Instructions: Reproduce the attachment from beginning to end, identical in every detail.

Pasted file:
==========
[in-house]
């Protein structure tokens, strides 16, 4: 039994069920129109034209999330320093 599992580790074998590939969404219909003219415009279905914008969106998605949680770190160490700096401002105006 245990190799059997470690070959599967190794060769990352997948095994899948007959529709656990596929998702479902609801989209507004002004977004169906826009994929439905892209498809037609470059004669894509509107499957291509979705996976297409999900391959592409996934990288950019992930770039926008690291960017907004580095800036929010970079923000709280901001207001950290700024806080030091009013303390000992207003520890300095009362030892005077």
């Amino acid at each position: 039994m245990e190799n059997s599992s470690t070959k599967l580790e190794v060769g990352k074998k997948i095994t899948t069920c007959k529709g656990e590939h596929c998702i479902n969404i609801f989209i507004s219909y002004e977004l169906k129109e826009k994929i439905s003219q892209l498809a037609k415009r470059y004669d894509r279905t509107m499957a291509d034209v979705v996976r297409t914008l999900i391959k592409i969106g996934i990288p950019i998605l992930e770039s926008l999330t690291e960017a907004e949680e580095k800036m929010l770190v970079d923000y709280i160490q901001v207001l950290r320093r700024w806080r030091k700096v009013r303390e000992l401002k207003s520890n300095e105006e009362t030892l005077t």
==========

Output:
[in-house]
């Protein structure tokens, strides 16, 4: 039994069920129109034209999330320093 599992580790074998590939969404219909003219415009279905914008969106998605949680770190160490700096401002105006 245990190799059997470690070959599967190794060769990352997948095994899948007959529709656990596929998702479902609801989209507004002004977004169906826009994929439905892209498809037609470059004669894509509107499957291509979705996976297409999900391959592409996934990288950019992930770039926008690291960017907004580095800036929010970079923000709280901001207001950290700024806080030091009013303390000992207003520890300095009362030892005077």
């Amino acid at each position: 039994m245990e190799n059997s599992s470690t070959k599967l580790e190794v060769g990352k074998k997948i095994t899948t069920c007959k529709g656990e590939h596929c998702i479902n969404i609801f989209i507004s219909y002004e977004l169906k129109e826009k994929i439905s003219q892209l498809a037609k415009r470059y004669d894509r279905t509107m499957a291509d034209v979705v996976r297409t914008l999900i391959k592409i969106g996934i990288p950019i998605l992930e770039s926008l999330t690291e960017a907004e949680e580095k800036m929010l770190v970079d923000y709280i160490q901001v207001l950290r320093r700024w806080r030091k700096v009013r303390e000992l401002k207003s520890n300095e105006e009362t030892l005077t």